"But while the nest corresponds exactly with Canon Tristram's description* of those taken by him in Palestine, there are differences, oologically speaking, which induce me to hope that our Indian bird may yet be restored to specific distinction**. In the first place, my single eggs from each nest have a green ground colour, and are covered all over with reddish-brown spots. Now Mr. Tristram describes his Palestine specimens as 'richly colored pink eggs, with a zone of darker red near the larger end, and in shape and colour resembling some of the Prinia group.' Is it possible for the same birds to lay such widely different eggs? If I had taken only one specimen, it might have been looked upon as a mere variety. Again, our Indian bird lays three eggs, and I have never seen the parent birds feeding more than this number of young ones, occasionally only two. Mr. Tristram, per contra, mentions having met with as many as five and six. The egg is certainly the prettiest, and one of the smallest, I have ever seen; indeed, I found it too small to risk measurement."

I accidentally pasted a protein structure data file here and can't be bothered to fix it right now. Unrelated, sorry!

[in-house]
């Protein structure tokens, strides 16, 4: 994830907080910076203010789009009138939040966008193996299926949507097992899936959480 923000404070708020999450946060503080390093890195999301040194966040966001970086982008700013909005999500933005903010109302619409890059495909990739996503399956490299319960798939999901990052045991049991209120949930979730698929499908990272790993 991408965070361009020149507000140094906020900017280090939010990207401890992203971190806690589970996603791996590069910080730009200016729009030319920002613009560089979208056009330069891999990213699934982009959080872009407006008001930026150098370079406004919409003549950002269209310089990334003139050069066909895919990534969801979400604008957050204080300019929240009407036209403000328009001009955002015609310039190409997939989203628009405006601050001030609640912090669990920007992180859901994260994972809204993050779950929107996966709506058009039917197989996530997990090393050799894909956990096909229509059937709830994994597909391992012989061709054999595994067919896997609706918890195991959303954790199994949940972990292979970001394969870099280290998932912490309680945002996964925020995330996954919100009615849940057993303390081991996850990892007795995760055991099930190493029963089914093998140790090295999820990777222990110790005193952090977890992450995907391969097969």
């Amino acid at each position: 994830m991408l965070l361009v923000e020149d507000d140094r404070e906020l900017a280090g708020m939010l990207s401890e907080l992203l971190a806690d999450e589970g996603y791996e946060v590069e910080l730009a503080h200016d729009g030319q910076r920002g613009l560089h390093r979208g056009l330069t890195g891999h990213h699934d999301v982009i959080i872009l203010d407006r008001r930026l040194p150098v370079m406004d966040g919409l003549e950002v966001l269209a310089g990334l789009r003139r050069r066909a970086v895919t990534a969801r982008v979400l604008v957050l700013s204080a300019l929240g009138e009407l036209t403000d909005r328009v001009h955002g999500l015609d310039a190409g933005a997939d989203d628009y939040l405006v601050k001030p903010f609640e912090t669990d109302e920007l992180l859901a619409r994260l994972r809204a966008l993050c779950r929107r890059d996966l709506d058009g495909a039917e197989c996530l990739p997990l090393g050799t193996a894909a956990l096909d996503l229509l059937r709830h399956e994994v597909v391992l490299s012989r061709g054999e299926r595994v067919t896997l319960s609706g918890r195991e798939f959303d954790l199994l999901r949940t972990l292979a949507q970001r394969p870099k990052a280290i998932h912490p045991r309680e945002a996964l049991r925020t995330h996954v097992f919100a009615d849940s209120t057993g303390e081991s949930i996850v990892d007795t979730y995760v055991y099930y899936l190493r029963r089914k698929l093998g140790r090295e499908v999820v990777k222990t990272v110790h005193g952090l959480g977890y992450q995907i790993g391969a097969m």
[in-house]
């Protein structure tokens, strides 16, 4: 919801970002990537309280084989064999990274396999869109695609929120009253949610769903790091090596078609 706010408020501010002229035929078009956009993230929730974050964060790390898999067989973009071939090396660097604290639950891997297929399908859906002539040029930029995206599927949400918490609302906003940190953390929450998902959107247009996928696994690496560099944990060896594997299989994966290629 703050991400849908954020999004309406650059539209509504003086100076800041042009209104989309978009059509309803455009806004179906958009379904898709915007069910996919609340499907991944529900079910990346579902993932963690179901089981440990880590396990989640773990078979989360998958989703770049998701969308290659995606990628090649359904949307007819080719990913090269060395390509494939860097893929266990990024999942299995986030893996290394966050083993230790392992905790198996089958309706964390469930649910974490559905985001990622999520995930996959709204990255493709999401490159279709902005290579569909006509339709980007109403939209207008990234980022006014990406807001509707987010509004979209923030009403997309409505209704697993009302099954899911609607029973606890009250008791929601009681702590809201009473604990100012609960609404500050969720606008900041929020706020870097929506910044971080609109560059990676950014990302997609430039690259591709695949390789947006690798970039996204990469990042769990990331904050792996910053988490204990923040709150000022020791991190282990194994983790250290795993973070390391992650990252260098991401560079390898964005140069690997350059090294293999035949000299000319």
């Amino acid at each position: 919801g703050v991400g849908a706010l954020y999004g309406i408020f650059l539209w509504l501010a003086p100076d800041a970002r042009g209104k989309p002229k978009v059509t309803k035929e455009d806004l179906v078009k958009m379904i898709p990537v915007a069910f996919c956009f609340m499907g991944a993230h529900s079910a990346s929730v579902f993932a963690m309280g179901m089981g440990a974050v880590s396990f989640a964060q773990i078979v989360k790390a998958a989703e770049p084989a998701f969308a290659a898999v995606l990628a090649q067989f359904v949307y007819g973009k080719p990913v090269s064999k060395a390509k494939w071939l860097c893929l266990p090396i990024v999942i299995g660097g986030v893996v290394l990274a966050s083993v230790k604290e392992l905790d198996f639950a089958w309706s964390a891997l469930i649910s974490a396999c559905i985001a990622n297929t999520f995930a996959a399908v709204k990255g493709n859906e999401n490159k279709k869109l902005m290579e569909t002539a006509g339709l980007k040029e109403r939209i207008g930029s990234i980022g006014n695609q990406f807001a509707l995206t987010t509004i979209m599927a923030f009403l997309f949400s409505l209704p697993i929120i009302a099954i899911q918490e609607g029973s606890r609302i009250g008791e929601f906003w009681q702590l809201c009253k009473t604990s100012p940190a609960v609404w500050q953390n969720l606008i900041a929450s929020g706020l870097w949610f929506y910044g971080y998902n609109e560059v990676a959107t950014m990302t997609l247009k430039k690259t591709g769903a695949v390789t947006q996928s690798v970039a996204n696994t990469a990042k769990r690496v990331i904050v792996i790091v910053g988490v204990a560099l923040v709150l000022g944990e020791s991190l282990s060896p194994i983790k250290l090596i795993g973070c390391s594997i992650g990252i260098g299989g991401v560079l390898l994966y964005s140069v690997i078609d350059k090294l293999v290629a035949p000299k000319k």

*[Tristram on the Ornithology of Palestine, P. 2. S. 1864, p. 437; Ibis, 865, pp. 82, 83.]

**[The two birds are now considered distinct by all ornithologists.--ED.]

He adds: "Since writing the above, which appeared in 'The Ibis,' I have discovered that this species breeds in September and October, as well as in February and March, so some of them probably have two broods in the year. I took a nest on the 9th October at Futtegurh, which contained two callow young and one fresh egg, which I send you, and which is exactly similar to all the others I have taken from time to time."

The egg sent me by Mr. Anderson is a very broad oval in shape, a good deal compressed however, and pointed towards the small end. The shell is very fine and has a decided gloss. In coloring the egg is exactly like those of some of the Blackbirds - a pale green ground, profusely freckled and streaked with a bright, only slightly brownish, red; the markings are densest round the large end, where they form a broad, nearly confluent, well-marked, but imperfect and irregular, zone. It measures 0·55 by 0·41.